I assume (and hope) that “in tents” was a ubiquitous and intentional misspelling and/or some reference to the Occupy movement, rather than an attempt at phonetic spelling gone horribly awry.

The forum is apparently unconcerned about what is sure to be “in tents” scrutiny over the next several weeks. The same tweet featured a picture of Leonardo DiCaprio as Jordan Belfort with the all-caps caption “The show must go on.”


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11 thoughts on “On Reddit, ‘The Show Must Go On’

  1. Being too new to the trading game to recall exactly what occurred during the Dotcom bubble, I have heard stories about similar volatility. Would anyone here see parallels to that era of trading with what we are seeing in GME now, HTZ last summer, and even Bitcoin over the past year? Is it indicative of the type of bubble we find ourselves in now, or is this is a wholly new type of bubble?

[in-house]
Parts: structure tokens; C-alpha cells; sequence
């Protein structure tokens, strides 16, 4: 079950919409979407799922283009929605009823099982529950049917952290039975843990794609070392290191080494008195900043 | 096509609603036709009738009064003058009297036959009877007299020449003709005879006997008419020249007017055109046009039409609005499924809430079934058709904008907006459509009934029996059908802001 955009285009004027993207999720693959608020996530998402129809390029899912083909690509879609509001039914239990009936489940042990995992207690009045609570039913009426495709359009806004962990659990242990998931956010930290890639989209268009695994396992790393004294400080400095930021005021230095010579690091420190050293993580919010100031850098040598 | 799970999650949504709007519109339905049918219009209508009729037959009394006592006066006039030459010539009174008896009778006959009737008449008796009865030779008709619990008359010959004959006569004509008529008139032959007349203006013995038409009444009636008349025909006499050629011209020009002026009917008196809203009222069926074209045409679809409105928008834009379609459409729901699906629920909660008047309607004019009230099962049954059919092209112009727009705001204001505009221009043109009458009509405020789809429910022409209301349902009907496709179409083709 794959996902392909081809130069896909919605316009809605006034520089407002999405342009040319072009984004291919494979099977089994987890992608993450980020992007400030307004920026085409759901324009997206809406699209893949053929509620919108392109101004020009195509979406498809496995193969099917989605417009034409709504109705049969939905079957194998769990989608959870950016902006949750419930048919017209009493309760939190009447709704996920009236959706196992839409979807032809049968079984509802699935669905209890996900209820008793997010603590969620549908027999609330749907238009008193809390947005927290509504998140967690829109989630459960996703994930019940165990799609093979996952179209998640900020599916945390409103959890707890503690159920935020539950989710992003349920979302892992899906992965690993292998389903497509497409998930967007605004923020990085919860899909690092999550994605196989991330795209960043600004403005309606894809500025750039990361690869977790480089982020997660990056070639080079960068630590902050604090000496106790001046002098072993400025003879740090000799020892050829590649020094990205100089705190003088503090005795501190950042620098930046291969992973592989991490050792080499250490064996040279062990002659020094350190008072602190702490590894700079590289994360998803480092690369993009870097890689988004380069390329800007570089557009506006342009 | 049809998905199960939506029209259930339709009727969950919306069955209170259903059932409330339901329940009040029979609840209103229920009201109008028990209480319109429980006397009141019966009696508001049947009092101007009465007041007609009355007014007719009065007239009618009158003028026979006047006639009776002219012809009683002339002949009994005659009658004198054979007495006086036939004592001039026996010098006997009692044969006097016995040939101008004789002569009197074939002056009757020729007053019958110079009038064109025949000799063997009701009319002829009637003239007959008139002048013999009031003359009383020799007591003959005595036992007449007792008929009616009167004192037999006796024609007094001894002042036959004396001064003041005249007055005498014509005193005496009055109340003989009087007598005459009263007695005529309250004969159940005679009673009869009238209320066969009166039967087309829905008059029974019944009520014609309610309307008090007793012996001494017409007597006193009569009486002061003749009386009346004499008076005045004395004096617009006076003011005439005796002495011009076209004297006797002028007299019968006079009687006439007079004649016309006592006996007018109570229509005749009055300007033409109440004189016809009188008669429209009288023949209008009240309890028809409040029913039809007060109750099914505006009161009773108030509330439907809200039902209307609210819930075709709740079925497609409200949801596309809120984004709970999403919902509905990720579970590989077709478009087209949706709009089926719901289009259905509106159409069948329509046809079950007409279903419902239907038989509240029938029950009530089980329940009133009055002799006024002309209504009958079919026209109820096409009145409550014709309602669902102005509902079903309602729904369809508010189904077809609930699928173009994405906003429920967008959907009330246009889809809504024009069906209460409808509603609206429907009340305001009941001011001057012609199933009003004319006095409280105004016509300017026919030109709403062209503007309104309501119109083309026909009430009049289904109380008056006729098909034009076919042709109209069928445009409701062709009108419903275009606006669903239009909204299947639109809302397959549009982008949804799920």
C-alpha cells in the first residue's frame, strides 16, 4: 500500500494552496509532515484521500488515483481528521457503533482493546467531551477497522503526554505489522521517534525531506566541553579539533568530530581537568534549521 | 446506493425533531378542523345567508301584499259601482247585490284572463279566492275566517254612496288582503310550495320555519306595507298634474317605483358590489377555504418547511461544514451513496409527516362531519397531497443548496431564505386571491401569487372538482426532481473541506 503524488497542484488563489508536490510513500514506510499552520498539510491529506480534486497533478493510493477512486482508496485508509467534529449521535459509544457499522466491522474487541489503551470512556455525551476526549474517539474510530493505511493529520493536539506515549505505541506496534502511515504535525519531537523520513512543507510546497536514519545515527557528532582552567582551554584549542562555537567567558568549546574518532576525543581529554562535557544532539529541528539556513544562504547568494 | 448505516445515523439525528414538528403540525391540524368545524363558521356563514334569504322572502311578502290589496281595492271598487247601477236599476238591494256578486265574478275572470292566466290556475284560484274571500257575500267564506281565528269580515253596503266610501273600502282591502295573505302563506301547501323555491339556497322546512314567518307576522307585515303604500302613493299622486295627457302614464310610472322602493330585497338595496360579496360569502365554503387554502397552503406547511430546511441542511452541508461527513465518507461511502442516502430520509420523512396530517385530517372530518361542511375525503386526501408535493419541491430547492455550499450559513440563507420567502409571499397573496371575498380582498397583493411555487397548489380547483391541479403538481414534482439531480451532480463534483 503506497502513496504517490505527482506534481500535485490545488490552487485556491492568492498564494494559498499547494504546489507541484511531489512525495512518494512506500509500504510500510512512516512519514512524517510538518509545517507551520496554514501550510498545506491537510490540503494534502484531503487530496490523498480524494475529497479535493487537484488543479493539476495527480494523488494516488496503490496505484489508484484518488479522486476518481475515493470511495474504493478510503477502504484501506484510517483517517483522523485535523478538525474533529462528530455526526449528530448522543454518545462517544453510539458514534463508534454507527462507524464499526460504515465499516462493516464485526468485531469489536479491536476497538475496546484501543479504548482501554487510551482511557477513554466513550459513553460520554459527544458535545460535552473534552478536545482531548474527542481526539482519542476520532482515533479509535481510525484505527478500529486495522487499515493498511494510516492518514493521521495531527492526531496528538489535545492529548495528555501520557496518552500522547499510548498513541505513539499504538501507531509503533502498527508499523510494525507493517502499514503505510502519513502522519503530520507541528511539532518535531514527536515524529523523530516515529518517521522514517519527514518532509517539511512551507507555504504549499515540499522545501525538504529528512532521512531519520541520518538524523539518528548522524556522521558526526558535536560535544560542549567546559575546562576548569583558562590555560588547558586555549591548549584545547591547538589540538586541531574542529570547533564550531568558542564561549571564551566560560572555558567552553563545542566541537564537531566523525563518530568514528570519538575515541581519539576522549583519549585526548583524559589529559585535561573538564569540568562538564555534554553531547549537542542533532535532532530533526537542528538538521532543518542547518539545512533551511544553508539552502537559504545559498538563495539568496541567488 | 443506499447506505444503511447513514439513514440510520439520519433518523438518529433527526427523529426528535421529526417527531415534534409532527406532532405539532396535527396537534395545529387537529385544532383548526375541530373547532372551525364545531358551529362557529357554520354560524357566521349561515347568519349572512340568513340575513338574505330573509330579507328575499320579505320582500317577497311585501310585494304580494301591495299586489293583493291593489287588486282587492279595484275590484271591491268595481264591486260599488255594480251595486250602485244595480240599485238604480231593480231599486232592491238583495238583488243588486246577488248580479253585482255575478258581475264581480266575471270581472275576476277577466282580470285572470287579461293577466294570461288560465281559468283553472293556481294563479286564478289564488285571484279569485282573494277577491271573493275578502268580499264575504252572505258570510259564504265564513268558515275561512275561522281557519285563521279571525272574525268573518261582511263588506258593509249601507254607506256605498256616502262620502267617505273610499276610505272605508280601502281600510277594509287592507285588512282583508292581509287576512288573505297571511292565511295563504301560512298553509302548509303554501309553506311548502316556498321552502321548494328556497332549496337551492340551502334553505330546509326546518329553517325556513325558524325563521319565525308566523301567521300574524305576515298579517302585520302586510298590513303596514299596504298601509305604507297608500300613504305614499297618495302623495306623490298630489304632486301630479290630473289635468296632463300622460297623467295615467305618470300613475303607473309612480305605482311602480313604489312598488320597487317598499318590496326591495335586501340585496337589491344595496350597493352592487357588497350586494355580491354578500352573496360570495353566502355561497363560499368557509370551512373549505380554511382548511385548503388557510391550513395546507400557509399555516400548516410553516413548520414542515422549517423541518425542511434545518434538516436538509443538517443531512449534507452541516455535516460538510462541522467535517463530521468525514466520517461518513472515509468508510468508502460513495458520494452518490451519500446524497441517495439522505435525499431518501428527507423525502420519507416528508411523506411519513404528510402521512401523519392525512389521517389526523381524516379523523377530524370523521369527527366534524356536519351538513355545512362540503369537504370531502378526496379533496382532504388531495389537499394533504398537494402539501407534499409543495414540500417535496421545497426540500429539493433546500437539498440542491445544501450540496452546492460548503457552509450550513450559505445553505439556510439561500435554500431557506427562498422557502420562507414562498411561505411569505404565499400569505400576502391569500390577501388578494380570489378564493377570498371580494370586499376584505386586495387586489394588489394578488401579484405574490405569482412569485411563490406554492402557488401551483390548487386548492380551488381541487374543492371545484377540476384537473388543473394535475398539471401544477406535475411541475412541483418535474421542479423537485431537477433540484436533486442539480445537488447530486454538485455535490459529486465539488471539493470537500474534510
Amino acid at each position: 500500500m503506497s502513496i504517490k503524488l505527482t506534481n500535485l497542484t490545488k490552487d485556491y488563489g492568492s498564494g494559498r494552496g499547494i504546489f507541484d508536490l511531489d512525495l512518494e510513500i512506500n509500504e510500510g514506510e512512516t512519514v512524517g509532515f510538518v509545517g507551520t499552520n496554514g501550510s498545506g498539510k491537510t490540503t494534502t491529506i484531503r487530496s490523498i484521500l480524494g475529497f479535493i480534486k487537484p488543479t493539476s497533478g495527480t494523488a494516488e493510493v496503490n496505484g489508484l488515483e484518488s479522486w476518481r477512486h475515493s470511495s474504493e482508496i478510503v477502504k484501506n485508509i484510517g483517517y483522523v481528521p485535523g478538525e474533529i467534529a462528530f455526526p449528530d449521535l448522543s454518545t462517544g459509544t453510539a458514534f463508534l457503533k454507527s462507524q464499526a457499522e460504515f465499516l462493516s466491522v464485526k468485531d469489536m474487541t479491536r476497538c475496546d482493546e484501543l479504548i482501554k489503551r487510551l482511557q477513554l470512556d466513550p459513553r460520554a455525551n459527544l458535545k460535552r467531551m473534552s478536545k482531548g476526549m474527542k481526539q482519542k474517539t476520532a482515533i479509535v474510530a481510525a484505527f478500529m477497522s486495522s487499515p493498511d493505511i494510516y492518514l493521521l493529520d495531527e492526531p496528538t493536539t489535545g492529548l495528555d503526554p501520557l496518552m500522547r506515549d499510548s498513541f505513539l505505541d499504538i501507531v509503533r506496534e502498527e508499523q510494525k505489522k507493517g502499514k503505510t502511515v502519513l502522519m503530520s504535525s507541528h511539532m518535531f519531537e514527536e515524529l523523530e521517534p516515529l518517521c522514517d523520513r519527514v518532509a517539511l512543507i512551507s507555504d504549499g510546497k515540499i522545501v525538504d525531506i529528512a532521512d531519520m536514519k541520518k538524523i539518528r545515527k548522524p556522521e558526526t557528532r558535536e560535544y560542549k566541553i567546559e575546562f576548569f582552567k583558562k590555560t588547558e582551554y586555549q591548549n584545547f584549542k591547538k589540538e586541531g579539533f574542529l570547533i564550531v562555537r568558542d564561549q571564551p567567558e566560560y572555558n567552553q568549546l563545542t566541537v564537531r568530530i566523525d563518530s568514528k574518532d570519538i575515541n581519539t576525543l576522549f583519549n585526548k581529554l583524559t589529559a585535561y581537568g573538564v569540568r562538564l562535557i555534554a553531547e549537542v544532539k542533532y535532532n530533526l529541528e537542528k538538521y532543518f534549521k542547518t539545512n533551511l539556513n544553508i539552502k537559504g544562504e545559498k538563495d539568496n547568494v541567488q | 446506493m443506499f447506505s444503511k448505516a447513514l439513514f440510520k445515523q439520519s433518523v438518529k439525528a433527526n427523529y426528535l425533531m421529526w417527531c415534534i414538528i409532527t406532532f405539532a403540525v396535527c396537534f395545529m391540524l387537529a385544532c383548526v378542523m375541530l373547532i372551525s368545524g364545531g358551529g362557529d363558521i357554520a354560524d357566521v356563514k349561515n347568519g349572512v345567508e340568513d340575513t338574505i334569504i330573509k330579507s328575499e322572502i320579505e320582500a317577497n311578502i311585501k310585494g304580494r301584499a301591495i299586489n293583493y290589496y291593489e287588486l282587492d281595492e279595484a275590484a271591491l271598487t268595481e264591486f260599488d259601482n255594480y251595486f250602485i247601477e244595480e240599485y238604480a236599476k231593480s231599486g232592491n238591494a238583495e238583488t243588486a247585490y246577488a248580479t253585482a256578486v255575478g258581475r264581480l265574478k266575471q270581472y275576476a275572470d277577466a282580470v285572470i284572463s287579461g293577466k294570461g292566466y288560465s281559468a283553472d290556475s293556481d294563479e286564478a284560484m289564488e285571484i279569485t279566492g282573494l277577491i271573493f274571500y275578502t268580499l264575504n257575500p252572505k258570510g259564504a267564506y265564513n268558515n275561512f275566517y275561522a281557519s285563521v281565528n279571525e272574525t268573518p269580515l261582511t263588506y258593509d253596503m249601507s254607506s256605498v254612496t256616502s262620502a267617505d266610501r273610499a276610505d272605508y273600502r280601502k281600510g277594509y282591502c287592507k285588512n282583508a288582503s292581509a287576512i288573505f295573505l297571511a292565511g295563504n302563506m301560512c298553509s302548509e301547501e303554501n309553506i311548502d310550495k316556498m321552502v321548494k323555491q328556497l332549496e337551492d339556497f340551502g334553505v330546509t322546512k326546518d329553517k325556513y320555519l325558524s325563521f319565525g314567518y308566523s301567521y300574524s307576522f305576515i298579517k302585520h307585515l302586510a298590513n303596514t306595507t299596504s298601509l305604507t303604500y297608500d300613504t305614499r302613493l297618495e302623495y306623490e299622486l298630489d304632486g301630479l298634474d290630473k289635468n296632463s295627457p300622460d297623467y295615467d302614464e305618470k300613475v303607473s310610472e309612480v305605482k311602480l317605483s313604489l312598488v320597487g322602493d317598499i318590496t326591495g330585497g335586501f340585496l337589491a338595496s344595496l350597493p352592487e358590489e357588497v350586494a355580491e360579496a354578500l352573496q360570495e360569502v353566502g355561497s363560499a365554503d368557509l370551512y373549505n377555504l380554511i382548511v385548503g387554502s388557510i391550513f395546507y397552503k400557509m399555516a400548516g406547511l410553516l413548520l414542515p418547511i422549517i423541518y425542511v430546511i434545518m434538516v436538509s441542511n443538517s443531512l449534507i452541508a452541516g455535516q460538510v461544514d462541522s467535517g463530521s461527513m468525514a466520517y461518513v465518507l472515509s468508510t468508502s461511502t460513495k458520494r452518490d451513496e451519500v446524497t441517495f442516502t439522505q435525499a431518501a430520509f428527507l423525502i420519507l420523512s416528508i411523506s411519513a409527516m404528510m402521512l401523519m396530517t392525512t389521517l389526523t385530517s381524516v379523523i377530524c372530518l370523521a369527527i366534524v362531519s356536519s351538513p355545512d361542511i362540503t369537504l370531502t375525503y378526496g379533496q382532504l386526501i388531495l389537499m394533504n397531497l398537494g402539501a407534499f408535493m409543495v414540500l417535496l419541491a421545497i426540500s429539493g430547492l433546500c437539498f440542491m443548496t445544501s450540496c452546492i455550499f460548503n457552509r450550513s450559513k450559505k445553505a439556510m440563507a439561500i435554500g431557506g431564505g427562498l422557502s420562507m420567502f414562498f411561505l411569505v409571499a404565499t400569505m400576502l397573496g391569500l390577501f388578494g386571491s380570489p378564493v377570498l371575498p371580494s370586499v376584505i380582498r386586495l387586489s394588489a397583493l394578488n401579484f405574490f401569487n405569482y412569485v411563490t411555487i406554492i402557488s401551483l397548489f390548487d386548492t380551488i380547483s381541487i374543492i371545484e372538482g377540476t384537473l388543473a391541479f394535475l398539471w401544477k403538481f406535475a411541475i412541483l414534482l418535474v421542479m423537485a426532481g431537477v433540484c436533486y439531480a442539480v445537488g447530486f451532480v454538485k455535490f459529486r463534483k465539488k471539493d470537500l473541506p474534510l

1. I have been and currently am invested in some heavily shorted stocks- because I did my own extensive, fundamental research and I am very confident that the “shorts” are incorrect.
      However, the pathway has not been a straight line and I have used the times when the “shorts” were winning to add to my position and have taken some profits when “short squeezes” took the price too high ( imho)- altho usually, too soon with hindsight!
      Must know the fundamentals and be very confident of your position, understand the impact of overall market/liquidity and have a very, very long time line.